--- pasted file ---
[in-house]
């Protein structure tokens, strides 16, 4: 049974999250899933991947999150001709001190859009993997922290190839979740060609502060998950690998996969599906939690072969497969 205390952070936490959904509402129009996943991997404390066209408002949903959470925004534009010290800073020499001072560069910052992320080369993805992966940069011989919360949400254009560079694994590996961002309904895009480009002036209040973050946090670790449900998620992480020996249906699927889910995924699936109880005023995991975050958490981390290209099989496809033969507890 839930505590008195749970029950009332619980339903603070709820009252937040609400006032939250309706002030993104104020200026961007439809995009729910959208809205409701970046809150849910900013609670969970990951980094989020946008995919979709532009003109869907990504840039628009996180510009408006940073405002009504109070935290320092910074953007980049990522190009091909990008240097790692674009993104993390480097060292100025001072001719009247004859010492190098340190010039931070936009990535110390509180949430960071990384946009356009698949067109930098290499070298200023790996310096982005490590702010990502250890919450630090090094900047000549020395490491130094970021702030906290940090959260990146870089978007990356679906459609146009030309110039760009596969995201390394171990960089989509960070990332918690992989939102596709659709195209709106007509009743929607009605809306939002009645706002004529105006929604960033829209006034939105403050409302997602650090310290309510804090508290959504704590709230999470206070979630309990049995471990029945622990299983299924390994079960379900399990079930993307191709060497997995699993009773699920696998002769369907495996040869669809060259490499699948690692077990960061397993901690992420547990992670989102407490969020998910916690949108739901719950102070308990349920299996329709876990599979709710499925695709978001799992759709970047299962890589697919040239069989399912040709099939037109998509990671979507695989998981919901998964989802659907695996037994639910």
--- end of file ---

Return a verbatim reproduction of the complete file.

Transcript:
[in-house]
């Protein structure tokens, strides 16, 4: 049974999250899933991947999150001709001190859009993997922290190839979740060609502060998950690998996969599906939690072969497969 205390952070936490959904509402129009996943991997404390066209408002949903959470925004534009010290800073020499001072560069910052992320080369993805992966940069011989919360949400254009560079694994590996961002309904895009480009002036209040973050946090670790449900998620992480020996249906699927889910995924699936109880005023995991975050958490981390290209099989496809033969507890 839930505590008195749970029950009332619980339903603070709820009252937040609400006032939250309706002030993104104020200026961007439809995009729910959208809205409701970046809150849910900013609670969970990951980094989020946008995919979709532009003109869907990504840039628009996180510009408006940073405002009504109070935290320092910074953007980049990522190009091909990008240097790692674009993104993390480097060292100025001072001719009247004859010492190098340190010039931070936009990535110390509180949430960071990384946009356009698949067109930098290499070298200023790996310096982005490590702010990502250890919450630090090094900047000549020395490491130094970021702030906290940090959260990146870089978007990356679906459609146009030309110039760009596969995201390394171990960089989509960070990332918690992989939102596709659709195209709106007509009743929607009605809306939002009645706002004529105006929604960033829209006034939105403050409302997602650090310290309510804090508290959504704590709230999470206070979630309990049995471990029945622990299983299924390994079960379900399990079930993307191709060497997995699993009773699920696998002769369907495996040869669809060259490499699948690692077990960061397993901690992420547990992670989102407490969020998910916690949108739901719950102070308990349920299996329709876990599979709710499925695709978001799992759709970047299962890589697919040239069989399912040709099939037109998509990671979507695989998981919901998964989802659907695996037994639910």